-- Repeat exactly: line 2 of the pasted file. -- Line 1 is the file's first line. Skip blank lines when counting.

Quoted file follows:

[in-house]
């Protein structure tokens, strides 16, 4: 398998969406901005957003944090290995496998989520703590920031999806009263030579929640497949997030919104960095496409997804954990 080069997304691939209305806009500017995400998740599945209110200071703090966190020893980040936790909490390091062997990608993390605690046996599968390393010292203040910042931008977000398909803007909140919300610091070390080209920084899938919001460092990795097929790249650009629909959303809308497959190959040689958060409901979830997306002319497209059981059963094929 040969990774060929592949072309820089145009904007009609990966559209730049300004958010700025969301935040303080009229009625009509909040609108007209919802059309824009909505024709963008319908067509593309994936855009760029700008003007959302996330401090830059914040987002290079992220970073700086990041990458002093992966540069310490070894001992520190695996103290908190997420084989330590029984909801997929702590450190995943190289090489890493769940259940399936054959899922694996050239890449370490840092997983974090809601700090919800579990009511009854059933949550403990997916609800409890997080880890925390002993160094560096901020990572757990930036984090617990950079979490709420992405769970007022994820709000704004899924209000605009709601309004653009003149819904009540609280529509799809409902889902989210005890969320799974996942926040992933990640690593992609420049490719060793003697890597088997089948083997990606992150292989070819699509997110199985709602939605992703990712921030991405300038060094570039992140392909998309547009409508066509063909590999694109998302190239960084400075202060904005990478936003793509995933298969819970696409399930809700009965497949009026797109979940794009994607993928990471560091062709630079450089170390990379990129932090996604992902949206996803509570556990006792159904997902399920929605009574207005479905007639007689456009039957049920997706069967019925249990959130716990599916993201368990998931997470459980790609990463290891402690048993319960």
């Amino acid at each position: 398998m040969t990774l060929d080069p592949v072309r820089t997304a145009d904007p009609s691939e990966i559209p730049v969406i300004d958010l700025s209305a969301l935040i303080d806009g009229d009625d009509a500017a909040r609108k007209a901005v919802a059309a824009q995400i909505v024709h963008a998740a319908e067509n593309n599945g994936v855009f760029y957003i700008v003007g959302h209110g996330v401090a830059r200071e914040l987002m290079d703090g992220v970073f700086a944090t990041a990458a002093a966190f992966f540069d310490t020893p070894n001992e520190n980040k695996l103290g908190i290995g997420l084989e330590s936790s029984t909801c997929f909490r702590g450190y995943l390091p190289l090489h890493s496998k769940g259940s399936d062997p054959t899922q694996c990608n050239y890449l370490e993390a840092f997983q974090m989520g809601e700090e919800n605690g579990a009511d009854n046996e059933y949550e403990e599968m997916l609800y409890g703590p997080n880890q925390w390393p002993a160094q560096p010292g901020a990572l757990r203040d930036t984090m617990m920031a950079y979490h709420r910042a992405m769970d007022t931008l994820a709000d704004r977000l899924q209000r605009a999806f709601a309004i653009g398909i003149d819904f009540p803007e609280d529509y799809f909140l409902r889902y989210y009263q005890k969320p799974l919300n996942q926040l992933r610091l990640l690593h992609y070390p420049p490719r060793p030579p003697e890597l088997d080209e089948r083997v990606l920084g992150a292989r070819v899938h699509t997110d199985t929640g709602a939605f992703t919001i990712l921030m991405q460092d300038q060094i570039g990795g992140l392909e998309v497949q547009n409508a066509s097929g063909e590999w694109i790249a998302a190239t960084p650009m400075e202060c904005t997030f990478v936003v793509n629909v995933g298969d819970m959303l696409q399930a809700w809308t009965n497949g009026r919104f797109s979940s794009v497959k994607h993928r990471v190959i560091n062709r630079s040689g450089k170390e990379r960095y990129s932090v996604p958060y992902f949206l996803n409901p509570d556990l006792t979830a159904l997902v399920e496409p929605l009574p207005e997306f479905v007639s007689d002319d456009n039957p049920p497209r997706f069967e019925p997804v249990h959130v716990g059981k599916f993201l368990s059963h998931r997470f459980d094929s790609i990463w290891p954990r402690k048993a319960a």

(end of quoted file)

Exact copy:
């Protein structure tokens, strides 16, 4: 398998969406901005957003944090290995496998989520703590920031999806009263030579929640497949997030919104960095496409997804954990 080069997304691939209305806009500017995400998740599945209110200071703090966190020893980040936790909490390091062997990608993390605690046996599968390393010292203040910042931008977000398909803007909140919300610091070390080209920084899938919001460092990795097929790249650009629909959303809308497959190959040689958060409901979830997306002319497209059981059963094929 040969990774060929592949072309820089145009904007009609990966559209730049300004958010700025969301935040303080009229009625009509909040609108007209919802059309824009909505024709963008319908067509593309994936855009760029700008003007959302996330401090830059914040987002290079992220970073700086990041990458002093992966540069310490070894001992520190695996103290908190997420084989330590029984909801997929702590450190995943190289090489890493769940259940399936054959899922694996050239890449370490840092997983974090809601700090919800579990009511009854059933949550403990997916609800409890997080880890925390002993160094560096901020990572757990930036984090617990950079979490709420992405769970007022994820709000704004899924209000605009709601309004653009003149819904009540609280529509799809409902889902989210005890969320799974996942926040992933990640690593992609420049490719060793003697890597088997089948083997990606992150292989070819699509997110199985709602939605992703990712921030991405300038060094570039992140392909998309547009409508066509063909590999694109998302190239960084400075202060904005990478936003793509995933298969819970696409399930809700009965497949009026797109979940794009994607993928990471560091062709630079450089170390990379990129932090996604992902949206996803509570556990006792159904997902399920929605009574207005479905007639007689456009039957049920997706069967019925249990959130716990599916993201368990998931997470459980790609990463290891402690048993319960």